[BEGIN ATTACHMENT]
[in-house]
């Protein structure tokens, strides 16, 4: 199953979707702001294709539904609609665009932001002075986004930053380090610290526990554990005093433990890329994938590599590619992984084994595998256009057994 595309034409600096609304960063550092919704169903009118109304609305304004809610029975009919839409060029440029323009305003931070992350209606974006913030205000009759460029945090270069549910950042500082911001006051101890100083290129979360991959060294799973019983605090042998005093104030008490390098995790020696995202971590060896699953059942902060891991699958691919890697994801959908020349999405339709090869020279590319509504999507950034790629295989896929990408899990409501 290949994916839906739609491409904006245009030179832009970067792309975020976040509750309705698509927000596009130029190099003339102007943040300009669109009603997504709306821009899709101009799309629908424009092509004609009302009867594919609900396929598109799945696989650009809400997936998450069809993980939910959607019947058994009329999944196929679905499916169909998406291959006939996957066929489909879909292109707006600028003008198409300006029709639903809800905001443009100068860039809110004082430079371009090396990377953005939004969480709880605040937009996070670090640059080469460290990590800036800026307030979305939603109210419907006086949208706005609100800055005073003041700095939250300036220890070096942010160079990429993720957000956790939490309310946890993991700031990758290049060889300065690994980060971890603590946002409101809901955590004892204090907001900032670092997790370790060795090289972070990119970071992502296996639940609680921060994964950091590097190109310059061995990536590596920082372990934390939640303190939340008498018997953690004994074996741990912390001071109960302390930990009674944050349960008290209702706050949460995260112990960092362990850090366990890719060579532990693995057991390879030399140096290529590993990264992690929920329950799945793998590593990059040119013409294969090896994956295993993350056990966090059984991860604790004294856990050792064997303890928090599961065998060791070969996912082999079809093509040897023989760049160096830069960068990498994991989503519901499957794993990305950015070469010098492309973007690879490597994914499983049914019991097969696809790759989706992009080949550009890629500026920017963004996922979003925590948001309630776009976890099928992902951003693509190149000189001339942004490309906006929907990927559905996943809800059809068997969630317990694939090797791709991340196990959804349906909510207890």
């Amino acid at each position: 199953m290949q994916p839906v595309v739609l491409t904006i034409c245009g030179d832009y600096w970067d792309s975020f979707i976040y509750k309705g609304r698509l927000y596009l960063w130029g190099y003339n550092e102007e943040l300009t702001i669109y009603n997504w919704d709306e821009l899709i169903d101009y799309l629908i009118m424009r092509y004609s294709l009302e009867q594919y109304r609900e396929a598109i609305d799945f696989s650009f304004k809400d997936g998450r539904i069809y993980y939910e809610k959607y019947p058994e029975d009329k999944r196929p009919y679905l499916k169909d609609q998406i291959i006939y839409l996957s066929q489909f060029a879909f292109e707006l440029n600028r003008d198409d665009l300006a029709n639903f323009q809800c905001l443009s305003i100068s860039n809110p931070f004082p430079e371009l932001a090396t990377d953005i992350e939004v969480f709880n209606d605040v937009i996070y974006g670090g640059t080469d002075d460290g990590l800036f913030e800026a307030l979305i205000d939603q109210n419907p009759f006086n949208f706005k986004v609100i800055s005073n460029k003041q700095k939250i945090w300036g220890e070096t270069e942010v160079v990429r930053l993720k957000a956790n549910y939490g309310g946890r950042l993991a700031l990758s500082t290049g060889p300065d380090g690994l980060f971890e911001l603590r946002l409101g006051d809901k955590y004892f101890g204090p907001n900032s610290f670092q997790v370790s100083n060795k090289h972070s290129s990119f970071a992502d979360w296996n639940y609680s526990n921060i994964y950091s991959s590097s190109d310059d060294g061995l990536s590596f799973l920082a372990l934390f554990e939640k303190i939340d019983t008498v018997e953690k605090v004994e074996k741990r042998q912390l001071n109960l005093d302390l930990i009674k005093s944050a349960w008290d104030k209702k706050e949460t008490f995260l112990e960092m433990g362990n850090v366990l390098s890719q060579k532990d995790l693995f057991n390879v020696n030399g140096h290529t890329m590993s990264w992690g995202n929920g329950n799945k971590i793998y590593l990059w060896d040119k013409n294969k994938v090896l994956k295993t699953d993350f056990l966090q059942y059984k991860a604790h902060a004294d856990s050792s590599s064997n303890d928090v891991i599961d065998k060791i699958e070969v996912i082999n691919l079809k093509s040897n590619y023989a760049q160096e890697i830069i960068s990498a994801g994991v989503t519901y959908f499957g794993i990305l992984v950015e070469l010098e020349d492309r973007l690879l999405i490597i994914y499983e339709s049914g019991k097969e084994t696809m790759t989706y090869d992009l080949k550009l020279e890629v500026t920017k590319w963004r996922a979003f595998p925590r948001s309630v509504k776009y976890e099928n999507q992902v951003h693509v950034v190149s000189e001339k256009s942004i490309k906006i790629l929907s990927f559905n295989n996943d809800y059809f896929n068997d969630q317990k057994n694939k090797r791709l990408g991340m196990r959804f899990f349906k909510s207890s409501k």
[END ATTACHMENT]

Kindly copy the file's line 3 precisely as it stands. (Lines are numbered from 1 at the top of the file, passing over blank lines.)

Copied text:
């Amino acid at each position: 199953m290949q994916p839906v595309v739609l491409t904006i034409c245009g030179d832009y600096w970067d792309s975020f979707i976040y509750k309705g609304r698509l927000y596009l960063w130029g190099y003339n550092e102007e943040l300009t702001i669109y009603n997504w919704d709306e821009l899709i169903d101009y799309l629908i009118m424009r092509y004609s294709l009302e009867q594919y109304r609900e396929a598109i609305d799945f696989s650009f304004k809400d997936g998450r539904i069809y993980y939910e809610k959607y019947p058994e029975d009329k999944r196929p009919y679905l499916k169909d609609q998406i291959i006939y839409l996957s066929q489909f060029a879909f292109e707006l440029n600028r003008d198409d665009l300006a029709n639903f323009q809800c905001l443009s305003i100068s860039n809110p931070f004082p430079e371009l932001a090396t990377d953005i992350e939004v969480f709880n209606d605040v937009i996070y974006g670090g640059t080469d002075d460290g990590l800036f913030e800026a307030l979305i205000d939603q109210n419907p009759f006086n949208f706005k986004v609100i800055s005073n460029k003041q700095k939250i945090w300036g220890e070096t270069e942010v160079v990429r930053l993720k957000a956790n549910y939490g309310g946890r950042l993991a700031l990758s500082t290049g060889p300065d380090g690994l980060f971890e911001l603590r946002l409101g006051d809901k955590y004892f101890g204090p907001n900032s610290f670092q997790v370790s100083n060795k090289h972070s290129s990119f970071a992502d979360w296996n639940y609680s526990n921060i994964y950091s991959s590097s190109d310059d060294g061995l990536s590596f799973l920082a372990l934390f554990e939640k303190i939340d019983t008498v018997e953690k605090v004994e074996k741990r042998q912390l001071n109960l005093d302390l930990i009674k005093s944050a349960w008290d104030k209702k706050e949460t008490f995260l112990e960092m433990g362990n850090v366990l390098s890719q060579k532990d995790l693995f057991n390879v020696n030399g140096h290529t890329m590993s990264w992690g995202n929920g329950n799945k971590i793998y590593l990059w060896d040119k013409n294969k994938v090896l994956k295993t699953d993350f056990l966090q059942y059984k991860a604790h902060a004294d856990s050792s590599s064997n303890d928090v891991i599961d065998k060791i699958e070969v996912i082999n691919l079809k093509s040897n590619y023989a760049q160096e890697i830069i960068s990498a994801g994991v989503t519901y959908f499957g794993i990305l992984v950015e070469l010098e020349d492309r973007l690879l999405i490597i994914y499983e339709s049914g019991k097969e084994t696809m790759t989706y090869d992009l080949k550009l020279e890629v500026t920017k590319w963004r996922a979003f595998p925590r948001s309630v509504k776009y976890e099928n999507q992902v951003h693509v950034v190149s000189e001339k256009s942004i490309k906006i790629l929907s990927f559905n295989n996943d809800y059809f896929n068997d969630q317990k057994n694939k090797r791709l990408g991340m196990r959804f899990f349906k909510s207890s409501k």